As we probe some of the reasons for praying, Paul’s words to the Philippians are apt: “Be careful for nothing; but in every thing by prayer and supplication with thanksgiving let your requests be made known unto God. And the peace of God, which passeth all understanding, shall keep your hearts and minds through Christ Jesus” (Php 4:6-7). The verses demonstrate that prayer is the means by which anxiety can be exchanged for God’s peace. Metaphorically, worry is a gloomy cloud, or a cankerous worm that eats away at our joy, or a pervasive blight that saps our morale. The Scriptures liken it to a burden, weighing down the heart. How can the load be lifted? Where can the burden be left? The OT answer is “Cast thy burden upon the Lord, and he shall sustain thee” (Psa 55:22). The NT concurs: “Casting all your care upon him; for he careth for you” (1Pe 5:7). By prayer, the agitated saint can abandon the issue that seems as weighty as a millstone, and in a mysterious way, the peace of God sweeps over the heart and mind.
Hannah’s experience illustrates the point. She carried the burden of barrenness and was teased mercilessly by a rival who knew how to induce her tears. In the bitterness of her soul she prayed, and long before there was an answer, “her countenance was no more sad” (1Sa 1:18). Prayer had substituted God’s peace for grief’s pain; what an incentive to pray!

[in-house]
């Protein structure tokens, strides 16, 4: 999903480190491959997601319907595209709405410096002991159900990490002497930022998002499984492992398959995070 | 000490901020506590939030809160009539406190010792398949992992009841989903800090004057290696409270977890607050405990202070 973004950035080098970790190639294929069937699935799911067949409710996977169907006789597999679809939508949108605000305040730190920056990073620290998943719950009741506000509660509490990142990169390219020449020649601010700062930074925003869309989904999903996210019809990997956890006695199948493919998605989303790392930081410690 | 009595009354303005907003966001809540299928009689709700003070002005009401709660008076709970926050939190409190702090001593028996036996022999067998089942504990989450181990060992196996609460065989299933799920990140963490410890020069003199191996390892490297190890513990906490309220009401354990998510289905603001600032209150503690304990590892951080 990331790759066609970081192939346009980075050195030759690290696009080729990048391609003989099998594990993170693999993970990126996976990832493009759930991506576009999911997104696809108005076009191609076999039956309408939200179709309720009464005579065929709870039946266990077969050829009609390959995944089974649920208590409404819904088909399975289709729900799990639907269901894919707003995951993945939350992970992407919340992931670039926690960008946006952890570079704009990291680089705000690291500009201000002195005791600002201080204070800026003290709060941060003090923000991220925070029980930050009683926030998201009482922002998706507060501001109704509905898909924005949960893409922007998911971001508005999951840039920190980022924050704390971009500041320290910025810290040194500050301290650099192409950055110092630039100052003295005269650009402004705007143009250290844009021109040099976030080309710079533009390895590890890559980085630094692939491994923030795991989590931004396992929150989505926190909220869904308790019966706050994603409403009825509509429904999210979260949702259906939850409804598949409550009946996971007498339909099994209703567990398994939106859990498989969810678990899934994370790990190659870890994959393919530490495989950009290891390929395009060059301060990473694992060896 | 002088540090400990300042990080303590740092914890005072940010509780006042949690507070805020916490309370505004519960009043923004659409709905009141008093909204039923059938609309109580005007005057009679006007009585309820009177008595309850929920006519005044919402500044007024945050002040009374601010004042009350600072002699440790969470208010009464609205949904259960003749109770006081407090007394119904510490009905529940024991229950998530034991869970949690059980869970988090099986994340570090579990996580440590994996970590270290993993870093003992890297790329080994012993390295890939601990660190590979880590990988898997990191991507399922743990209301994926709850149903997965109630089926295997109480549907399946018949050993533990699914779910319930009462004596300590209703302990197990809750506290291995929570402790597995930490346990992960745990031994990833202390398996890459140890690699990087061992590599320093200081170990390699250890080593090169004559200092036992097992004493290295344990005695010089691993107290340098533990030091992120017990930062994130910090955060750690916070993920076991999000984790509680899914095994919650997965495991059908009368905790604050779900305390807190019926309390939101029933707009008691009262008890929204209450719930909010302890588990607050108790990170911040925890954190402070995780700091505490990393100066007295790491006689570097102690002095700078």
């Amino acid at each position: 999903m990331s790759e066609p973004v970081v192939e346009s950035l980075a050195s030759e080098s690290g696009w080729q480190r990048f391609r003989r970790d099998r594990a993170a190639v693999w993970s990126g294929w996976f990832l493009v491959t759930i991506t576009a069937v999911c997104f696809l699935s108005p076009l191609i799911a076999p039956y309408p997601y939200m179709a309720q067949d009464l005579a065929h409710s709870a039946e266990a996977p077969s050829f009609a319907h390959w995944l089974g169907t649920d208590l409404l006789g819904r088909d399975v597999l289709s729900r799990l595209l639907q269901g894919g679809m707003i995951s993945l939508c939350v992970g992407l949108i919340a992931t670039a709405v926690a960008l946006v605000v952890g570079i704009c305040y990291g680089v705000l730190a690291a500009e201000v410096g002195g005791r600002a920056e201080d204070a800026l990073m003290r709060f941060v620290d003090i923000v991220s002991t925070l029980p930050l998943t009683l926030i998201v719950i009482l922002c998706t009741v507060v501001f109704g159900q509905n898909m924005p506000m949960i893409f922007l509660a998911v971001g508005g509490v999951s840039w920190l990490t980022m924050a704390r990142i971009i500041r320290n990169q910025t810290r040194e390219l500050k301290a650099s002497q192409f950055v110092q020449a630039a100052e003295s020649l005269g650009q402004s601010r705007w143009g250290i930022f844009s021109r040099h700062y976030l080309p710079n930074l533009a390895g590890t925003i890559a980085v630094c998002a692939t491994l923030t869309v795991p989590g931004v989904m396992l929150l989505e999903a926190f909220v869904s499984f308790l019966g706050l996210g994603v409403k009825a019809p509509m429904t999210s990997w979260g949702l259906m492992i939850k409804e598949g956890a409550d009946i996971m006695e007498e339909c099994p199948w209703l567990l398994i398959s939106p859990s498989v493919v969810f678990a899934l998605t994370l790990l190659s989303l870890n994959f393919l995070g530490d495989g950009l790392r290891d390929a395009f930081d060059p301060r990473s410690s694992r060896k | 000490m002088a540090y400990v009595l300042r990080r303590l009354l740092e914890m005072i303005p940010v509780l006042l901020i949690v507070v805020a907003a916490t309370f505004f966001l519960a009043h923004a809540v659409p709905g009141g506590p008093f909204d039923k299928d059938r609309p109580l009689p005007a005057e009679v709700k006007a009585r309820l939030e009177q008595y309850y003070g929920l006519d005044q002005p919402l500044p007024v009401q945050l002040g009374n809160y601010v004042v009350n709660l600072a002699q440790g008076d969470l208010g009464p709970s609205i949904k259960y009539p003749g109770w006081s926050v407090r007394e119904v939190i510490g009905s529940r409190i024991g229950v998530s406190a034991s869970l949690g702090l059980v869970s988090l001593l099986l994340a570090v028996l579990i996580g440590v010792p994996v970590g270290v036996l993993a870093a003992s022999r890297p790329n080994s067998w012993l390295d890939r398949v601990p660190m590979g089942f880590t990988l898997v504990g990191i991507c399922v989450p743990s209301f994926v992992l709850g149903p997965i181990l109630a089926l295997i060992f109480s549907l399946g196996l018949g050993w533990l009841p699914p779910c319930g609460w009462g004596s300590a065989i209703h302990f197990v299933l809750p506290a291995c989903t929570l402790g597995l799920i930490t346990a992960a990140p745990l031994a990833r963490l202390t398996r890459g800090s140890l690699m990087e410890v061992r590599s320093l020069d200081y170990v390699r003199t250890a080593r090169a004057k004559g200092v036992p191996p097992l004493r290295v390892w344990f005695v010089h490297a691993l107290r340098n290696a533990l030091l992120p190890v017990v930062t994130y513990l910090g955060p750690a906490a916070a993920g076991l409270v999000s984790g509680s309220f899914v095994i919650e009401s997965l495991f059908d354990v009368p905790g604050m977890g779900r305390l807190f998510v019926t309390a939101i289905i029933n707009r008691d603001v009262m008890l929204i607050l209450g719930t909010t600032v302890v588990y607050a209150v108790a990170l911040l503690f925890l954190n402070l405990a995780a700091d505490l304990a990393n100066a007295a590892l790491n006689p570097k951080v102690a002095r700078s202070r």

“Let your requests be made known unto God.” He is not unaware of your needs, but our verse in Philippians indicates that He wants to hear you articulate them in His presence. The word “supplication” indicates praying specifically rather than in general terms. So here is another of the purposes for prayer: It gives opportunity to express our dependence on divine assistance rather than being self-reliant. Christian living and Christian service need more than a determined spirit on our part. Power and provision from heaven are necessary if we are to be effective.
King Asa’s prayer captures these sentiments when he was faced with overwhelming odds: “We rest on thee, and in thy name we go against this multitude” (2Ch 14:11). In similar circumstances, his son Jehoshaphat expressed it like this: “We have no might against this great company that cometh against us; neither know we what to do: but our eyes are upon thee” (20:12). That spirit of dependence, expressed in prayer, is what God wants to hear when we supplicate Him. It could be that what we are asking for may not be precisely what God has in mind for us, as when Paul prayed three times for the removal of “a thorn in the flesh.” The difficulty was not removed, but he was promised grace for his affliction (2Co 12:7-9); the problem of unanswered prayer is covered elsewhere in this publication.
An Expression of Appreciation
Another purpose for prayer is that it gives an opportunity to express our thanks to God for past blessing. Even in stressful circumstances, Paul makes clear that the supplications should be made “with thanksgiving” (Php 4:6). Prayer meeting intercessions and supplications should be accompanied with “giving of thanks” (1Ti 2:1). Never be remiss when it comes to this. Only ten percent of the cleansed lepers “returned to give glory to God,” and the question was “Where are the nine?” (Luk 17:17-18). “It is a good thing to give thanks unto the Lord” (Psa 92:1).
In summary, prayer gives opportunity to unburden anxieties, to express need, and to bless the Lord for His many benefits (Psa 103:2).
 All Scripture quotations in this article are from the KJV.